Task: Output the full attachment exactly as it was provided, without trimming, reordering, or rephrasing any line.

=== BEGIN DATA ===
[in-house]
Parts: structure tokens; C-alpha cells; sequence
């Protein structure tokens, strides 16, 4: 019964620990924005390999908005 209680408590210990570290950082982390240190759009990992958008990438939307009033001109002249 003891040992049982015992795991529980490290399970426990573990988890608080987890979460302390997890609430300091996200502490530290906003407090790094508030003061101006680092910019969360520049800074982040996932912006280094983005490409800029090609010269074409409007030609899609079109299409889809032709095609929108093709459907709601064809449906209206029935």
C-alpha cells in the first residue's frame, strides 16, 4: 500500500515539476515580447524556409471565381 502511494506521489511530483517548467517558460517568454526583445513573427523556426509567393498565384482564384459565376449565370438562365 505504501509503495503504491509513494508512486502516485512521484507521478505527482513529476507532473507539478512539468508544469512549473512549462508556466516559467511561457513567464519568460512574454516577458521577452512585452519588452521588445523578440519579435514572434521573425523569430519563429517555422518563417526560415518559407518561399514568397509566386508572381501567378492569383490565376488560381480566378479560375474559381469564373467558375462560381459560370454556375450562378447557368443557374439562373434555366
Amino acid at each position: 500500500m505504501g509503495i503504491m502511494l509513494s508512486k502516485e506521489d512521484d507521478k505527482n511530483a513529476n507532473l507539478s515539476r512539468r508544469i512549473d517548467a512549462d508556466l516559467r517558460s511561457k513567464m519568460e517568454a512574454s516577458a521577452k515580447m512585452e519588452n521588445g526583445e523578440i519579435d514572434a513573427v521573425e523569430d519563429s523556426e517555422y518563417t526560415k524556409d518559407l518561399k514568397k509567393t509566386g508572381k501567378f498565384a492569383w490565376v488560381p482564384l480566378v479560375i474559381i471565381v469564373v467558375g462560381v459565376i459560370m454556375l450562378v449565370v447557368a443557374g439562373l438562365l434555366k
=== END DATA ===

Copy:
[in-house]
Parts: structure tokens; C-alpha cells; sequence
């Protein structure tokens, strides 16, 4: 019964620990924005390999908005 209680408590210990570290950082982390240190759009990992958008990438939307009033001109002249 003891040992049982015992795991529980490290399970426990573990988890608080987890979460302390997890609430300091996200502490530290906003407090790094508030003061101006680092910019969360520049800074982040996932912006280094983005490409800029090609010269074409409007030609899609079109299409889809032709095609929108093709459907709601064809449906209206029935």
C-alpha cells in the first residue's frame, strides 16, 4: 500500500515539476515580447524556409471565381 502511494506521489511530483517548467517558460517568454526583445513573427523556426509567393498565384482564384459565376449565370438562365 505504501509503495503504491509513494508512486502516485512521484507521478505527482513529476507532473507539478512539468508544469512549473512549462508556466516559467511561457513567464519568460512574454516577458521577452512585452519588452521588445523578440519579435514572434521573425523569430519563429517555422518563417526560415518559407518561399514568397509566386508572381501567378492569383490565376488560381480566378479560375474559381469564373467558375462560381459560370454556375450562378447557368443557374439562373434555366
Amino acid at each position: 500500500m505504501g509503495i503504491m502511494l509513494s508512486k502516485e506521489d512521484d507521478k505527482n511530483a513529476n507532473l507539478s515539476r512539468r508544469i512549473d517548467a512549462d508556466l516559467r517558460s511561457k513567464m519568460e517568454a512574454s516577458a521577452k515580447m512585452e519588452n521588445g526583445e523578440i519579435d514572434a513573427v521573425e523569430d519563429s523556426e517555422y518563417t526560415k524556409d518559407l518561399k514568397k509567393t509566386g508572381k501567378f498565384a492569383w490565376v488560381p482564384l480566378v479560375i474559381i471565381v469564373v467558375g462560381v459565376i459560370m454556375l450562378v449565370v447557368a443557374g439562373l438562365l434555366k